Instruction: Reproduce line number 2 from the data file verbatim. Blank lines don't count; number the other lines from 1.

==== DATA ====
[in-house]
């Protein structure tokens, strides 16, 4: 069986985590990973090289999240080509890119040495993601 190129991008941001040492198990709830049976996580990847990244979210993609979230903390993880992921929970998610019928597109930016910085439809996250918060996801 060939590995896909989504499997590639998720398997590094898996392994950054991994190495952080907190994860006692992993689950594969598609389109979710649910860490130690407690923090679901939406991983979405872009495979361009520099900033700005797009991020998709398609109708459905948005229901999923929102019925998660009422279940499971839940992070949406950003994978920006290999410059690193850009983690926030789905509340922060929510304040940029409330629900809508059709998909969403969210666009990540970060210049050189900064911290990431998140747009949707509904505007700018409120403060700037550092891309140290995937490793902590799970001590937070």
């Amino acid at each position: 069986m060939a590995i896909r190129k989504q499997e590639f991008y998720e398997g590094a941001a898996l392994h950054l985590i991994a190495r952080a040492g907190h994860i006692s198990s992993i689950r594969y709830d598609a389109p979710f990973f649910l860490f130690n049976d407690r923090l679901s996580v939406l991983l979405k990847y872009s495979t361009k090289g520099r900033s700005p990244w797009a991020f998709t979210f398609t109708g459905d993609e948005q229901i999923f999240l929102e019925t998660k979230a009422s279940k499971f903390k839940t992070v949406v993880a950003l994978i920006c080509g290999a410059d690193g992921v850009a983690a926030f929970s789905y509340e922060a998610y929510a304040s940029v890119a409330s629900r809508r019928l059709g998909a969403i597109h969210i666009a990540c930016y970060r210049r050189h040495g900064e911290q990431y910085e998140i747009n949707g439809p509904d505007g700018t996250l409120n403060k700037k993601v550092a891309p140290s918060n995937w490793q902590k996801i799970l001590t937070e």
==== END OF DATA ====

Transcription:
């Protein structure tokens, strides 16, 4: 069986985590990973090289999240080509890119040495993601 190129991008941001040492198990709830049976996580990847990244979210993609979230903390993880992921929970998610019928597109930016910085439809996250918060996801 060939590995896909989504499997590639998720398997590094898996392994950054991994190495952080907190994860006692992993689950594969598609389109979710649910860490130690407690923090679901939406991983979405872009495979361009520099900033700005797009991020998709398609109708459905948005229901999923929102019925998660009422279940499971839940992070949406950003994978920006290999410059690193850009983690926030789905509340922060929510304040940029409330629900809508059709998909969403969210666009990540970060210049050189900064911290990431998140747009949707509904505007700018409120403060700037550092891309140290995937490793902590799970001590937070």